Consider this sample setup, where we are stuck importing values from a varchar data source into an integer data destination, a common task in heterogeneous ETL activities:
create table tablefoo
(id int identity(1,1) not null primary key,
foo varchar(20) not null)
go
--add some valid integers
insert into tablefoo (foo) values
(123),
(456)

--add some dollar values
insert into tablefoo (foo) values
('$123'),
('$456')

--add some alphanumeric strings
insert into tablefoo (foo) values
('abc123'),
('def456')

--add scientific notation
insert into tablefoo (foo) values
('1e234')
go
select * from tablefoo 

/*
id foo
1 123
2 456
3 $123
4 $456
5 abc123
6 def456
7 1e234
*/
Let's try to validate only proper integer values in tablefoo.foo for insertion into a column with a data type bigint.
--this fails! why?
select 
      CASE   WHEN ISNUMERIC(c.foo) = 1 THEN CONVERT(bigint, c.foo ) ELSE NULL END
from tablefoo c
The error message is
Msg 8114, Level 16, State 5, Line 1 Error CONVERTing data type varchar to bigint.
Let's dig into the data case-by-case...
--this succeeds as designed, returning NULL for the alphanumeric value.
select 
      CASE   WHEN ISNUMERIC(c.foo) = 1 THEN CONVERT(bigint, c.foo ) ELSE NULL END
from tablefoo c
where foo = 'abc123'

--This fails because the dollar sign passes the ISNUMERIC check 
-- BUT is not valid for an int field 
select 
      CASE   WHEN ISNUMERIC(c.foo) = 1 THEN CONVERT(bigint, c.foo ) ELSE NULL END
from tablefoo c
where foo = '$123'

--This also fails because 1e234 is valid scientific notation 
-- BUT is not valid for an int field.
select 
      CASE   WHEN ISNUMERIC(c.foo) = 1 THEN CONVERT(bigint, c.foo ) ELSE NULL END
from tablefoo c
where foo = '1e234'
Our culprit was the curious behavior of certain characters (in this case, "$" and "e") which is valid for the ISNUMERIC built-in function, commonly used to detect numeric strings.

How to clean this up?
--this returns only integer values properly for the whole table
-- and is much prettier.
select 
 c.foo
, ISNUMERIC(c.foo) 
, TRY_CONVERT(bigint, c.foo )
from tablefoo c
Note the above values of ISNUMERIC and the error-less conversion of the TRY_CONVERT function. So not only is TRY_CONVERT downright sexy with its efficiency and compactness, it can help you avoid errors commonly encountered while using ISNUMERIC with characters like the dollar sign ($), decimal point (.), scientific notation (e) and comma (,).


10/17/2013

"SQL Server: Bolts to Buzzwords" presentation for the Hammond .NET User Group at Southeastern Louisiana University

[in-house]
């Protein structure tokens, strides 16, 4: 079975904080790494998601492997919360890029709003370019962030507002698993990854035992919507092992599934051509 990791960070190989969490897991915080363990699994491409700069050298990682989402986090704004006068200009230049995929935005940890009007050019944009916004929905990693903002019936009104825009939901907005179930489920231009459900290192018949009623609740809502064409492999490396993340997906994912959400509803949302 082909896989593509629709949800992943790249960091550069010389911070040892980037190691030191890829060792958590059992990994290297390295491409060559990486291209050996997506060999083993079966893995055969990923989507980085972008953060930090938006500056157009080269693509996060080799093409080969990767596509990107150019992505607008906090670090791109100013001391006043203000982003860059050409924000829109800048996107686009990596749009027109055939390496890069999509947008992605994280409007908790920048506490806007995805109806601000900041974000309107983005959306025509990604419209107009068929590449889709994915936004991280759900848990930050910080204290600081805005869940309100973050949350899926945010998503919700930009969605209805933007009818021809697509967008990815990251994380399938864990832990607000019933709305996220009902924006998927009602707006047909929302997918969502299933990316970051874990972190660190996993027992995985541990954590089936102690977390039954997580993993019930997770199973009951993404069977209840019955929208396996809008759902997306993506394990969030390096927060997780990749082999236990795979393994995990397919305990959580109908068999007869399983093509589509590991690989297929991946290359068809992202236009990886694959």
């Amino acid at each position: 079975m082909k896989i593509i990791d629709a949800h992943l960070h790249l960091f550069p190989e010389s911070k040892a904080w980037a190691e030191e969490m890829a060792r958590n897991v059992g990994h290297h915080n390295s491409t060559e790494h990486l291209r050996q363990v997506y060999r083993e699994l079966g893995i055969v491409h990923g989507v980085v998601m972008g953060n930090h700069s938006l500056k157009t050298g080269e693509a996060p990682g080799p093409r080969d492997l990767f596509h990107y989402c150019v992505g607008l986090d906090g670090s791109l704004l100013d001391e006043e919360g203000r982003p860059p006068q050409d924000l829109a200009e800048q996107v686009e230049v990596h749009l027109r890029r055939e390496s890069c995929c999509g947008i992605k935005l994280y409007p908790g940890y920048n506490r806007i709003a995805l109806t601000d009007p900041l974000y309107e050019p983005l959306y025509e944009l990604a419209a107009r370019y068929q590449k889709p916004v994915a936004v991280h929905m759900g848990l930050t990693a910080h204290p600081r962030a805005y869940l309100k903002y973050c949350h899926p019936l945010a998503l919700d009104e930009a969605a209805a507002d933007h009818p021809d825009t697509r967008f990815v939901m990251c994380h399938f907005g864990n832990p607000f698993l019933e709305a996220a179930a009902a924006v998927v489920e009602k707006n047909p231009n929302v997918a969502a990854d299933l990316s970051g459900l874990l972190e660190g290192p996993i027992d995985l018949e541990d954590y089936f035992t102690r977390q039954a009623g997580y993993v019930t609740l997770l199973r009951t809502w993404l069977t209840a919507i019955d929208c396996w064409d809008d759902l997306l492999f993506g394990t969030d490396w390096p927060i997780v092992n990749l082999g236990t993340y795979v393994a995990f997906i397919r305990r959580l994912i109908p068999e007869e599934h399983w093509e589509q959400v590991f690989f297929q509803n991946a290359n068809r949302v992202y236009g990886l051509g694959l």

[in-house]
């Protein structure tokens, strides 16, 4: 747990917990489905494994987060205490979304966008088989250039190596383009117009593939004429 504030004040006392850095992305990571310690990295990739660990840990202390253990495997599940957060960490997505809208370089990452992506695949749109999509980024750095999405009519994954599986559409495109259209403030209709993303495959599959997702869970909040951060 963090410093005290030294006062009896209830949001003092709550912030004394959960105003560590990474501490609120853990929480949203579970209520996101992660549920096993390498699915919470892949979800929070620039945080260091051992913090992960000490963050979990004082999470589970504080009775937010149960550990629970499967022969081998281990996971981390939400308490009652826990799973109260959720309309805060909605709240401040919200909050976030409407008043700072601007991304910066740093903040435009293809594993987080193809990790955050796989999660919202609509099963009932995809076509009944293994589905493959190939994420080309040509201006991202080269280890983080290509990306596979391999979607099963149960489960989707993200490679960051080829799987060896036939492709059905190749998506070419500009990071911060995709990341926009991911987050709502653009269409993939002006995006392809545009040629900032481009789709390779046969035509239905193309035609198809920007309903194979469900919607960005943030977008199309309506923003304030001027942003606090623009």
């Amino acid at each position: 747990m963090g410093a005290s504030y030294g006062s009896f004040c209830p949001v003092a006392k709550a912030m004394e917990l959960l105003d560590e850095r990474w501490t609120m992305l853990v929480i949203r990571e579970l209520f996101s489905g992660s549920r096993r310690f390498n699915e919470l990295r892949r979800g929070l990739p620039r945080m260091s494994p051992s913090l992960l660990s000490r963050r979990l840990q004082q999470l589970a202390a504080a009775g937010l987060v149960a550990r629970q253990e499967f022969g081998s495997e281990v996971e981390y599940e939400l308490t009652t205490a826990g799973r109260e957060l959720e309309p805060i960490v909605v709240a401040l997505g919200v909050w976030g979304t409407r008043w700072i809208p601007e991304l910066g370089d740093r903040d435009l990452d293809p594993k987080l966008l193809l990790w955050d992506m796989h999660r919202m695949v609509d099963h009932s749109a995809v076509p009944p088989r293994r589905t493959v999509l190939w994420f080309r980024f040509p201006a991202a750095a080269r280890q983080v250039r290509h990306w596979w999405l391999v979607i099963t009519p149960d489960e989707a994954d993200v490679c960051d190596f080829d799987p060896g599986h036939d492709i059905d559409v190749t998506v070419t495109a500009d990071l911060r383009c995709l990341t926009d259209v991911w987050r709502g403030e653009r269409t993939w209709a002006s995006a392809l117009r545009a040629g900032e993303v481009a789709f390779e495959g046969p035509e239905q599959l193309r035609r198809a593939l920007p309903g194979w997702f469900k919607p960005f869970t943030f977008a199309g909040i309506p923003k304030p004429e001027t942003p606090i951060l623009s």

One of my favorite groups to speak for (aside from the Baton Rouge SQL Server User Group) is the Hammond .NET User Group at Southeastern Louisiana University in Hammond, LA. A mostly undergraduate crowd of enthusiastic future developers (and perhaps some developers-turned-DBAs, like myself) make for a fun audience that asks great questions.

Here's my slidedeck for an introductory presentation on databases and SQL Server, perfect for a college crowd, most of which hadn't completed a capstone project requiring a database solution. In fact, the first line of the slidedeck details the highly important lesson of how to pronounce "SQL" - as in, "sequel" NOT "ess kew el".

Here's the download link for the PowerPoint slidedeck

3/08/2013

Conversation History: The Continuing Case Against GUIDs

We had a cooperative relational database design exercise at the office last week as part of our regular department "Lunch and Learn" series, and inevitably one topic that came up is the use of GUIDs as the unique key for a table.

And before long, I had been goaded onto my soapbox to deliver my hellfire-and-brimstone sermon against the use of GUIDs as the primary key, much less the clustered index, of a table. (If you haven't heard this, you need to attend more Baton Rouge SQL Server User Group meetings.)

The case for GUIDs traces back to an oil rig case study, an actual design example we (at Sparkhound) encountered here in the Gulf South. There are hundreds of oil rigs out in the middle of the Gulf of Mexico, each with a sometimes-available Internet connection, and the need to sync back home to a onshore server.  By using GUIDs, each server can write a unique key to the same table, so the argument says, without any conflicts.

(This is not my complete soap-box against GUIDs.  Another day.)

Why not use a compound key of integers?  Surely, you must still identify what oil rig is sending the data, then using a rig-side identity column would provide a compound primary key with guaranteed uniqueness and at half the cost (4 bytes x 2) of a GUID (16 bytes).  That storage space adds up, and has a big impact on nonclustered indexes, fragmentation, page splits, etc.

After that lunch and learn ended, one of our bright new hires engaged me afterwards...

7/12/2012

SQL Server DBA Tool Kit

Right next to my batarang and bat-zip-line-hook-shooter-gun on my utility belt is my SQL Server DBA Tool Kit, full of scripts I've picked up along the way.

I take little credit for some of these, as I've picked them up from various sources.  I have modified them, for example, adding the ability to see the cached execution plan to MS PSS's "worst queries" query, or adding a blocking chain and cached execution plan to the typical dm_exec_sessions and dm_exec_requests queries out there to replace sp_who2.